Late in the day the topic of terminology came up. Someone from the Red Cross commented they got invited to speak at IT events on "Emergency Management", but that has a whole different meaning in the IT field. I looked up the SFIA Skills and found that the closest term in the IT area was "Availability management".
Much of the discussion today assumes that Internet access, mostly via mobile networks, is available in an emergency. A parliamentary Inquiry looked at a “Priority over-ride service", so emergency service workers could use the mobile service in an emergency. As far as I can see no action was taken on this. Rather than have some sort of manually prepared master list of key personnel's phone numbers, it would seem to me simpler to have all mobile phones issued to government employees and those from service companies (energy, telecommunications, medical services and supply companies).
Monday, September 15, 2014
One speaker at the conference referred to "grid defection", where householders use solar power for their own supply, rather than use it to supply the grid. Investment in battery research is now going into longer battery life, rather than just capacity. Households can also use the grid to supplement their own solar power, which has implications for how the grid is funded.
One of the interesting scenarios later in the day was that Australia’s new LHD warships will be dependent on imported specialised aviation fuel for its operations. So the warship will not be able to leave port until a commercial tanker from Singapore arrives with fuel. At the same time the Chinese Navy may exercise its right to escort Chinese bulk fuel ships from just outside Australian territorial waters to China. This could be justified if Australia is unable to secure its own trade routes.
12.30 Energy Generation
Speakers: Ken Baldwin (ANU ECI) and Clare Savage (Energy Australia)
13.30 National Energy Markets (electricity and gas)
Speakers: Tony Wood (Grattan Institute) and Iain McGill (UNSW)
14.30 Afternoon Tea
15.00 Energy Productivity
Speakers: Jonathan Jutsen (Energetics) and Michael Smith (ANU ECI)
16.00 Transport Energy
Speakers: John Blackburn (NRMA) and Neil Greet (Engineers Australia)
17.00 Wrap-up discussion
Saturday, September 13, 2014
Then I narrowed the search to the year 2014, which produced a more manageable 65 papers.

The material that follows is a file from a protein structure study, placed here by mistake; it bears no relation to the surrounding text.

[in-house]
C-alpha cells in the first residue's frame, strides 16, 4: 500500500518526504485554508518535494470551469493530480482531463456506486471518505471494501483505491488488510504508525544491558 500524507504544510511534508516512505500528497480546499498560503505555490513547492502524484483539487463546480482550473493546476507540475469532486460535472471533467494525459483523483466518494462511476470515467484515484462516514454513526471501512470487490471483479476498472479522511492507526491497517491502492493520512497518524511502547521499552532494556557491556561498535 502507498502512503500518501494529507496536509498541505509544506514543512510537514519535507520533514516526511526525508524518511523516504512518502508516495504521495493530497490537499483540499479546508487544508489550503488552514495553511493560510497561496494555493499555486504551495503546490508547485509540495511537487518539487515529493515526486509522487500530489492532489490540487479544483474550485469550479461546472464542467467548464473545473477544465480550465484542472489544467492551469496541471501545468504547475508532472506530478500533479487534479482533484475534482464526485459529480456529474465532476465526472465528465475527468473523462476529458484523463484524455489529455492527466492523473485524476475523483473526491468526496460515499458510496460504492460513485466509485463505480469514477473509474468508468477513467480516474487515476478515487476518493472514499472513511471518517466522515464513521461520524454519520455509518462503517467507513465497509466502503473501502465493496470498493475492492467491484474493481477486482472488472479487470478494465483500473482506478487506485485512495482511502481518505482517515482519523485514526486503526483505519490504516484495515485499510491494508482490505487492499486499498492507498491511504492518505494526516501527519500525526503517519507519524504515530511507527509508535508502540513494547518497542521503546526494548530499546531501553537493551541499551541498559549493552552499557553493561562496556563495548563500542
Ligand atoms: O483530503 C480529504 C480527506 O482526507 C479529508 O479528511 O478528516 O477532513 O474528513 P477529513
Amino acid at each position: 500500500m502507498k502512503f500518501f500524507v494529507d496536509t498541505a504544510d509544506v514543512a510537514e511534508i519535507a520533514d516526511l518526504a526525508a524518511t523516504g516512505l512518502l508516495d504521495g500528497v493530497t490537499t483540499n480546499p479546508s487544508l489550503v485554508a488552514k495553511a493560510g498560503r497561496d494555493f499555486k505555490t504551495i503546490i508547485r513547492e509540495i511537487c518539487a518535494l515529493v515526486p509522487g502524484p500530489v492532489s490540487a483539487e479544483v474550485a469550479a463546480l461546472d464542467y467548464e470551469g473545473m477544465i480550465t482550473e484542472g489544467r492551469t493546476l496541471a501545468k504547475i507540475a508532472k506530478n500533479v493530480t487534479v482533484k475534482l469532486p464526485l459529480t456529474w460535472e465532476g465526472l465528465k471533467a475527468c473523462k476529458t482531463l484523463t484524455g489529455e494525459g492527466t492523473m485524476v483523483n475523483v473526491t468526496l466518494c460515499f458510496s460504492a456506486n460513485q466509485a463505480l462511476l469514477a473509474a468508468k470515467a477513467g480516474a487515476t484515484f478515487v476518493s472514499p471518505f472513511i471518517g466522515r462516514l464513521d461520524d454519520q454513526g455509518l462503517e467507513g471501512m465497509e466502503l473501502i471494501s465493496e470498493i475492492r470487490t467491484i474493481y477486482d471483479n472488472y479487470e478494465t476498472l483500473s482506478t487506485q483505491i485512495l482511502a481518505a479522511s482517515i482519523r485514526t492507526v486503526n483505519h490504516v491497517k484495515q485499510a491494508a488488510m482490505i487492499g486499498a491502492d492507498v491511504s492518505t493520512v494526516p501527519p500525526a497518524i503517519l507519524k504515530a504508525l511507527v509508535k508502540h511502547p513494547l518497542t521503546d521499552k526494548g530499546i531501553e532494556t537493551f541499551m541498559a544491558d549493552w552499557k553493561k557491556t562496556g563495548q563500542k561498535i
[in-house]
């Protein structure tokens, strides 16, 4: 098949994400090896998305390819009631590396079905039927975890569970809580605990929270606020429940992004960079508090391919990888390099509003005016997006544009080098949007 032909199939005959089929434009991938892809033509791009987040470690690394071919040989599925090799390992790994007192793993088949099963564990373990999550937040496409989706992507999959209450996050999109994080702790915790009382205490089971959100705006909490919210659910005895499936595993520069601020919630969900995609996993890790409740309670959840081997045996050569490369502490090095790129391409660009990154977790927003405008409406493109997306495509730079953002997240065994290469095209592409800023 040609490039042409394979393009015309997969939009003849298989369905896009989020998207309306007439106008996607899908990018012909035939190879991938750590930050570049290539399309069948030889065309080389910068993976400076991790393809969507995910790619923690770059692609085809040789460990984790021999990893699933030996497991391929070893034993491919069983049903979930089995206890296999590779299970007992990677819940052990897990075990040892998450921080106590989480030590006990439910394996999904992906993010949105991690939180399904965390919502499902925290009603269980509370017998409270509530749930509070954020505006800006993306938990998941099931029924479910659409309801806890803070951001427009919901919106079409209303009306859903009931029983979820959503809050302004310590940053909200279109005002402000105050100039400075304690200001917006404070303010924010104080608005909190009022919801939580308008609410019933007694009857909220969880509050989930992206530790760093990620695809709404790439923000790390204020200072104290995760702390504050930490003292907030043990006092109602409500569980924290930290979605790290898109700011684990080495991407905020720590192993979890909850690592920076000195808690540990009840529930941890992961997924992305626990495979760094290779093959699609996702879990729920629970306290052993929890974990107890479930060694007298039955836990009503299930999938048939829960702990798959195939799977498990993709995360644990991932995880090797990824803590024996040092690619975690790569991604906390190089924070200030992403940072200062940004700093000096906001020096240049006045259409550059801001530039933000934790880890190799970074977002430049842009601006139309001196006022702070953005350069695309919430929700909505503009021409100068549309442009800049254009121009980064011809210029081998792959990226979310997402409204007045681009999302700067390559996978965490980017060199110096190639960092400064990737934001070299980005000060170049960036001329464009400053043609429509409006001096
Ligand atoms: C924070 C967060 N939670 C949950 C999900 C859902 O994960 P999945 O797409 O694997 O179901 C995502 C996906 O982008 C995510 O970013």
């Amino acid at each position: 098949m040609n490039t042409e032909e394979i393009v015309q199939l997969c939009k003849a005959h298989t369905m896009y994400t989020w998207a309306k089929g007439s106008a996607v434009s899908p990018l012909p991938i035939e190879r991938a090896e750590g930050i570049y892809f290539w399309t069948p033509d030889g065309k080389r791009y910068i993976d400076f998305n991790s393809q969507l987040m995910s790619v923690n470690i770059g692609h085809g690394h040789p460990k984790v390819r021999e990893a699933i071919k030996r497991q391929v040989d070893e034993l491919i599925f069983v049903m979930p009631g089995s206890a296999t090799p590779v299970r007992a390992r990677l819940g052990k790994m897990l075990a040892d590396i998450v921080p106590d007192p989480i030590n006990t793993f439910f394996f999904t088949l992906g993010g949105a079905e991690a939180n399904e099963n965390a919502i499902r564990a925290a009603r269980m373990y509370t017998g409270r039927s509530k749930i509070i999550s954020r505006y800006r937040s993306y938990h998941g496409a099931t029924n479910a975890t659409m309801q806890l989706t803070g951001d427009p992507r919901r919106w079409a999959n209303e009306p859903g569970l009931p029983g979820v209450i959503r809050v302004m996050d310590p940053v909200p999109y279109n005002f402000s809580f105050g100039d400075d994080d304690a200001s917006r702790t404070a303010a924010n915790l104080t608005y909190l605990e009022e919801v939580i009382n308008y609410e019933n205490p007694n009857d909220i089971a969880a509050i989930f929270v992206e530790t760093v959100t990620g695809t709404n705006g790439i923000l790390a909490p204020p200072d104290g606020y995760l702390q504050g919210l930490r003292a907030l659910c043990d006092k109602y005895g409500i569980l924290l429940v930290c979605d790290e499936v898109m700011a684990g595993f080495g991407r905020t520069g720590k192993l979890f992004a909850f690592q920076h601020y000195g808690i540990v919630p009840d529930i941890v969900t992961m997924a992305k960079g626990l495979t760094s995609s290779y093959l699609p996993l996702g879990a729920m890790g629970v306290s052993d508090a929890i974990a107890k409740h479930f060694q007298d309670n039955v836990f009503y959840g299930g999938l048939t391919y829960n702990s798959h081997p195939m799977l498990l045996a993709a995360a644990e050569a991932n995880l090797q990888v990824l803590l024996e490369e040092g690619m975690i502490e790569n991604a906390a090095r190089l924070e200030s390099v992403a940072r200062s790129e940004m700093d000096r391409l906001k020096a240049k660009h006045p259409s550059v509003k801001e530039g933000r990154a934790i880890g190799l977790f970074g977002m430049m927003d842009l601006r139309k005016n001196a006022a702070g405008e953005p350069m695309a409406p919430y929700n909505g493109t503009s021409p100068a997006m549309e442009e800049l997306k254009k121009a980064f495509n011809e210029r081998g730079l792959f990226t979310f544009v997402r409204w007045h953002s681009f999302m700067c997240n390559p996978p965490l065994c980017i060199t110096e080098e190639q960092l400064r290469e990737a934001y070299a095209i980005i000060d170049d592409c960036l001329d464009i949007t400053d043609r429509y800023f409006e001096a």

As this is about open source software, I thought I should just look at open access publications (which do not need a fee to be paid to read), which reduces the number to about 20, but still too many to read. Here are the first few:
The Los Angeles County Community Disaster Resilience Project used the Sahana Community Resilience Mapping Tool (Eisenman et al., 2014). Drager and Robertson also mentioned Sahana in the context of risk reduction (2014). Liu, Chen and Wang describe the enhancement of Sahana with an ontology (2014). Li, Li, Ginjala and Zaman (2014) mention Sahana and Ushahidi, before discussing SMS, as do Reuter et al. (2014). Waidyanatha (2014) describes the development of Sahana workshops to implement the Common Alerting Protocol (CAP) to provide standardised emergency warnings via SMS. IOTX Common Alerting Protocol (CAP) Workshops. Horita, Link, Porto de Albuquerque and Hellingrath (2014) propose a way to integrate geographic information into the Sahana and Ushahidi GIS and logistics systems. Poblet, García-Cuesta and Casanovas (2014) look at the use of crowd-sourcing for providing information in a disaster.
Sahana appears to be mentioned frequently alongside Ushahidi as an example of free open source emergency management software. Researchers also find it a useful context for discussing ideas for emergency software development, in terms of ontologies, social media and interfaces. What is less common are papers on use of the software or its development or enhancement.
- Drager, K. H., & Robertson, T. V. (2014). Global Response for Capacity Building of Disaster Preparedness: A TIEMS Initiative.
- Eisenman, D., Chandra, A., Fogleman, S., Magana, A., Hendricks, A., Wells, K., ... & Plough, A. (2014). The Los Angeles County Community Disaster Resilience Project—A Community-Level, Public Health Initiative to Build Community Disaster Resilience. International journal of environmental research and public health, 11(8), 8475-8490.
- Horita, F., Link, D., Porto de Albuquerque, J., & Hellingrath, B. (2014). A Framework for the Integration of Volunteered Geographic Information into Humanitarian Logistics .